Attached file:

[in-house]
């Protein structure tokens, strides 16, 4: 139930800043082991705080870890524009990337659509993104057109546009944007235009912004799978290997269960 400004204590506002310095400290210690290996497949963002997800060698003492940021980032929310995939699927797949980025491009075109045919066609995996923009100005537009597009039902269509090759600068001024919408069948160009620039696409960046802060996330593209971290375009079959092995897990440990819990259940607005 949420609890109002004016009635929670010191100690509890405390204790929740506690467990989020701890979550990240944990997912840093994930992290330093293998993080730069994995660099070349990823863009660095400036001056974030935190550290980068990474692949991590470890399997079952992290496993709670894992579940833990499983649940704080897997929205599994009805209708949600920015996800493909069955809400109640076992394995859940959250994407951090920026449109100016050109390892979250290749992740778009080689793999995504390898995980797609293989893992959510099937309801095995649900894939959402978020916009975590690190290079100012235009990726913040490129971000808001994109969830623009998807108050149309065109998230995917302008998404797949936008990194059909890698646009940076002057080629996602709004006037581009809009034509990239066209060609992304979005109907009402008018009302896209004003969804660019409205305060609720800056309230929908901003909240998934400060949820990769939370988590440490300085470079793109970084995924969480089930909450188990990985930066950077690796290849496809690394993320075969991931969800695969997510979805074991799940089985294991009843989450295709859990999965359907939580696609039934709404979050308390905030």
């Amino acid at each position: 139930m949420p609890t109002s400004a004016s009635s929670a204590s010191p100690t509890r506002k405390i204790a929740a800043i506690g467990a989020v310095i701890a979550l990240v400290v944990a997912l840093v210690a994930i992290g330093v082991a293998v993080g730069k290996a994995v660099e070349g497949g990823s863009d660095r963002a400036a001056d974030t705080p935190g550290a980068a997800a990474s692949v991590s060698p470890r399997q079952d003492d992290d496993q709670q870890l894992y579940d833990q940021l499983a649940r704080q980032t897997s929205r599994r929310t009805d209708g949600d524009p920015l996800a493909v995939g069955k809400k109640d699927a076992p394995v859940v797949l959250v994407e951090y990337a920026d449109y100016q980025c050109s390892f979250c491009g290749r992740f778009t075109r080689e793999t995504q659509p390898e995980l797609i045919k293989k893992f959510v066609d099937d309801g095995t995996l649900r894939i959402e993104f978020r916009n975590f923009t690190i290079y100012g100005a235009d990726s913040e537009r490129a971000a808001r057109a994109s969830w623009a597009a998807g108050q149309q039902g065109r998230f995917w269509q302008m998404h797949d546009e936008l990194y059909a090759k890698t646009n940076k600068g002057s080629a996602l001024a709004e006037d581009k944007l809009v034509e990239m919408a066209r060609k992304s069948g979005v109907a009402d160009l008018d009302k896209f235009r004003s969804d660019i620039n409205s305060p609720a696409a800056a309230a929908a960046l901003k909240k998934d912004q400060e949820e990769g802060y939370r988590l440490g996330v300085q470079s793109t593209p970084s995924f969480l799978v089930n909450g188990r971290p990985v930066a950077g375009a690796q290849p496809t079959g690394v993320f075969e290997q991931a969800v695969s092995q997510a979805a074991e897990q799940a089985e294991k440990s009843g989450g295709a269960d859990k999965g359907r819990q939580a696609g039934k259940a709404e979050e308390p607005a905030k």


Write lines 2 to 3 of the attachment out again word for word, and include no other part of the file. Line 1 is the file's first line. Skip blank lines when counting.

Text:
């Protein structure tokens, strides 16, 4: 139930800043082991705080870890524009990337659509993104057109546009944007235009912004799978290997269960 400004204590506002310095400290210690290996497949963002997800060698003492940021980032929310995939699927797949980025491009075109045919066609995996923009100005537009597009039902269509090759600068001024919408069948160009620039696409960046802060996330593209971290375009079959092995897990440990819990259940607005 949420609890109002004016009635929670010191100690509890405390204790929740506690467990989020701890979550990240944990997912840093994930992290330093293998993080730069994995660099070349990823863009660095400036001056974030935190550290980068990474692949991590470890399997079952992290496993709670894992579940833990499983649940704080897997929205599994009805209708949600920015996800493909069955809400109640076992394995859940959250994407951090920026449109100016050109390892979250290749992740778009080689793999995504390898995980797609293989893992959510099937309801095995649900894939959402978020916009975590690190290079100012235009990726913040490129971000808001994109969830623009998807108050149309065109998230995917302008998404797949936008990194059909890698646009940076002057080629996602709004006037581009809009034509990239066209060609992304979005109907009402008018009302896209004003969804660019409205305060609720800056309230929908901003909240998934400060949820990769939370988590440490300085470079793109970084995924969480089930909450188990990985930066950077690796290849496809690394993320075969991931969800695969997510979805074991799940089985294991009843989450295709859990999965359907939580696609039934709404979050308390905030």
């Amino acid at each position: 139930m949420p609890t109002s400004a004016s009635s929670a204590s010191p100690t509890r506002k405390i204790a929740a800043i506690g467990a989020v310095i701890a979550l990240v400290v944990a997912l840093v210690a994930i992290g330093v082991a293998v993080g730069k290996a994995v660099e070349g497949g990823s863009d660095r963002a400036a001056d974030t705080p935190g550290a980068a997800a990474s692949v991590s060698p470890r399997q079952d003492d992290d496993q709670q870890l894992y579940d833990q940021l499983a649940r704080q980032t897997s929205r599994r929310t009805d209708g949600d524009p920015l996800a493909v995939g069955k809400k109640d699927a076992p394995v859940v797949l959250v994407e951090y990337a920026d449109y100016q980025c050109s390892f979250c491009g290749r992740f778009t075109r080689e793999t995504q659509p390898e995980l797609i045919k293989k893992f959510v066609d099937d309801g095995t995996l649900r894939i959402e993104f978020r916009n975590f923009t690190i290079y100012g100005a235009d990726s913040e537009r490129a971000a808001r057109a994109s969830w623009a597009a998807g108050q149309q039902g065109r998230f995917w269509q302008m998404h797949d546009e936008l990194y059909a090759k890698t646009n940076k600068g002057s080629a996602l001024a709004e006037d581009k944007l809009v034509e990239m919408a066209r060609k992304s069948g979005v109907a009402d160009l008018d009302k896209f235009r004003s969804d660019i620039n409205s305060p609720a696409a800056a309230a929908a960046l901003k909240k998934d912004q400060e949820e990769g802060y939370r988590l440490g996330v300085q470079s793109t593209p970084s995924f969480l799978v089930n909450g188990r971290p990985v930066a950077g375009a690796q290849p496809t079959g690394v993320f075969e290997q991931a969800v695969s092995q997510a979805a074991e897990q799940a089985e294991k440990s009843g989450g295709a269960d859990k999965g359907r819990q939580a696609g039934k259940a709404e979050e308390p607005a905030k």